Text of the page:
Why Liberate the Debate?
As of me writing this article, Liberate the Debate (LtD) is now two and a half years old, with its early roots traced to being hosted at the back of our student accommodation cold and shivering while we debated over any topic. Now, LtD is a national organisation, with ten chapters all around the country, being the largest student free speech organisation in the country. It’s exemplary that many students hold freedom of speech as a core value, particularly at university.
In a sense, as one of the directors of LtD, freedom of speech has been one of the core parts of my identity. As a politically engaged individual with high-functioning autism, throwing myself into debates was not rare, of which most of the time, the conversation was terminated as I had often wanted to get to the grit, or perhaps the more uncomfortable questions regarding certain topics. Sometimes, the reason for its termination was ‘wrong place, wrong time,’ or it was an uncomfortable topic to discuss. There’s certainly no issue in admitting that when I was younger I was certainly not as tactful as I could have been, but I was not satisfied in discussions being stopped on the basis of discomfort.
I looked forward to coming to university, where true academic inquiry flourishes. Indeed, at the university I attend it is filled with mantras of being bold and challenging ideas. Right on I thought. However, I found starting my degree (Politics & International Relations), certain modules or seminars felt quite fixed. It was not uncommon that if I debated another student or a seminar tutor, it would be ground to a halt, despite it being very relevant to the discussion.
I recall, playing as devil’s advocate in a seminar. I argued that the United States and its ancillaries were right to invade Iraq. Having moved past the WMD conversation, the seminar tutor asked me somewhat smugly what right we had to violate a state’s self-determination, to which I responded: ‘Most likely when they conduct genocides in the hundreds of thousands against their own citizens.’ Her face dropped, the conversation was dropped, the ball was dropped, and we went on with the seminar. These experiences left me dissatisfied.
Thus, we (the current Directors, Matt, Ed and I) started a little club out the back of our student accommodation, debating, discussing and exchanging any political view under the sun. It was an extraordinarily frank experience, whereby we could really dig into concepts, ideologies, theories, reflecting upon our own beliefs, and whether we owed our credence to them because of rational and coherent bases, or on emotional comfort. Evidently, we weren’t alone, with more new people attending, and we sought to establish ourselves as a society with the Sussex Students’ Union.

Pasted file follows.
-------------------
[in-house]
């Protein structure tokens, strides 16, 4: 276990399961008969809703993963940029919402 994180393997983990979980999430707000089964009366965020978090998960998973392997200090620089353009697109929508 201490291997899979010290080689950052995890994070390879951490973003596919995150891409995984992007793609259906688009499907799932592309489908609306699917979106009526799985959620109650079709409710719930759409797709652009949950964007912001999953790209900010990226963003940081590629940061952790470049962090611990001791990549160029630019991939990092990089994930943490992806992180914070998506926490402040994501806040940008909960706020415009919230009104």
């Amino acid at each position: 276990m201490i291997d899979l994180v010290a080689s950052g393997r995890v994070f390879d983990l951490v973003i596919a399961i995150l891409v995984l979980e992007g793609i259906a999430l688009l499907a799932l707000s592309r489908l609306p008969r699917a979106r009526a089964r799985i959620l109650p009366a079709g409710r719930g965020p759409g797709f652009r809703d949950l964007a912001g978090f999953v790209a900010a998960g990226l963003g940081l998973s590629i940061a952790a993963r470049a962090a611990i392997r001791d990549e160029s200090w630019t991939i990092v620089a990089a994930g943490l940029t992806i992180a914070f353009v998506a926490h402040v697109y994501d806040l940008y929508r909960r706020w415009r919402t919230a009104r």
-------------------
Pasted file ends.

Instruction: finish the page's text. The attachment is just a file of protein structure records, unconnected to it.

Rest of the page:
Our start was strong, and we turned towards hosting speakers of varying origins, and controversy. We try to maintain as positive a relationship with Students’ Unions, but many of them do not know their own policies with freedom of speech, or indeed ‘red taping’ an event with unnecessary bureaucracy in the name of ‘safety,’ often without describing what the harm would be. Protesting students often scared the Students’ Unions despite many of them being hardly disruptive. A quote comes to mind on this:
‘The thing you have to remember about censors is they don’t think they’re censoring. They think they’re protecting people.’
I have no doubt Students’ Unions are well intentioned. But that doesn’t mean there isn’t a lack of competence at times. If you’re a university student, you probably have some story you can rail on about it. This is where LtD comes in. LtD attempts to show that freedom of speech is something that any student can have, to have the courage to engage and debate topics that may be repugnant, discomforting or indeed shocking. We promote weekly sessions of discussion for students to grapple and come to terms with debating different views, while learning to appreciate views you may not agree with. In addition, we look to host speakers of varying discussions and topics, whether political, military, NGO, technology and whatnot.
In any case, we believed our model was something that other students could adopt. Therefore, since last November, LtD has become a national organisation, whereby we have tried to reach out to student groups to join us. We believe a national organisation and community can provide credibility to our cause, while making a very legitimate impact for many students out there.
I’ll finish up with one thing. Practically any individual will say that they believe in freedom of speech, often without critical thought on this, coming short on it when it involves offending something sensitive to them. In my belief, freedom of speech is innately unpopular – freedom of speech will always ruffle a few feathers, and therefore it proscribes its own importance by defending narratives divergent of social mob mentality.
Written by Peter Anson, Director of LtD.